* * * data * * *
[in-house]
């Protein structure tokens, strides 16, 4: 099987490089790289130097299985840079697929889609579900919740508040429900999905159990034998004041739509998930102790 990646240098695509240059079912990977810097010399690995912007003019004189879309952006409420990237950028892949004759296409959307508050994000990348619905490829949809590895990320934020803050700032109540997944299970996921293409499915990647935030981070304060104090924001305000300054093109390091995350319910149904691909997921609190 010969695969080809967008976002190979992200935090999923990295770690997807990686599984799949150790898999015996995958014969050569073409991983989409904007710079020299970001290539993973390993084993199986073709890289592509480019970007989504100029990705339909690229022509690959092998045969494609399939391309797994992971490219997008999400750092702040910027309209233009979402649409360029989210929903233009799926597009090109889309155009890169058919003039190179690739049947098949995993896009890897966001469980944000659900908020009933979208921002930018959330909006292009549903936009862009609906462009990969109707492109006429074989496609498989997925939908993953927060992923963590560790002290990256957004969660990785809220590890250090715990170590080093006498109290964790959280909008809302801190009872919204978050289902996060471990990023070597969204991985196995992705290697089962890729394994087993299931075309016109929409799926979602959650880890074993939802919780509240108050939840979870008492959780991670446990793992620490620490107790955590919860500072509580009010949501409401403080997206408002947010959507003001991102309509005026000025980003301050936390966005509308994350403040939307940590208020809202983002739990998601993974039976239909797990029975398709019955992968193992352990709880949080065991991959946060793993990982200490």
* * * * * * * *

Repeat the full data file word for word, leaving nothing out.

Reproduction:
[in-house]
């Protein structure tokens, strides 16, 4: 099987490089790289130097299985840079697929889609579900919740508040429900999905159990034998004041739509998930102790 990646240098695509240059079912990977810097010399690995912007003019004189879309952006409420990237950028892949004759296409959307508050994000990348619905490829949809590895990320934020803050700032109540997944299970996921293409499915990647935030981070304060104090924001305000300054093109390091995350319910149904691909997921609190 010969695969080809967008976002190979992200935090999923990295770690997807990686599984799949150790898999015996995958014969050569073409991983989409904007710079020299970001290539993973390993084993199986073709890289592509480019970007989504100029990705339909690229022509690959092998045969494609399939391309797994992971490219997008999400750092702040910027309209233009979402649409360029989210929903233009799926597009090109889309155009890169058919003039190179690739049947098949995993896009890897966001469980944000659900908020009933979208921002930018959330909006292009549903936009862009609906462009990969109707492109006429074989496609498989997925939908993953927060992923963590560790002290990256957004969660990785809220590890250090715990170590080093006498109290964790959280909008809302801190009872919204978050289902996060471990990023070597969204991985196995992705290697089962890729394994087993299931075309016109929409799926979602959650880890074993939802919780509240108050939840979870008492959780991670446990793992620490620490107790955590919860500072509580009010949501409401403080997206408002947010959507003001991102309509005026000025980003301050936390966005509308994350403040939307940590208020809202983002739990998601993974039976239909797990029975398709019955992968193992352990709880949080065991991959946060793993990982200490």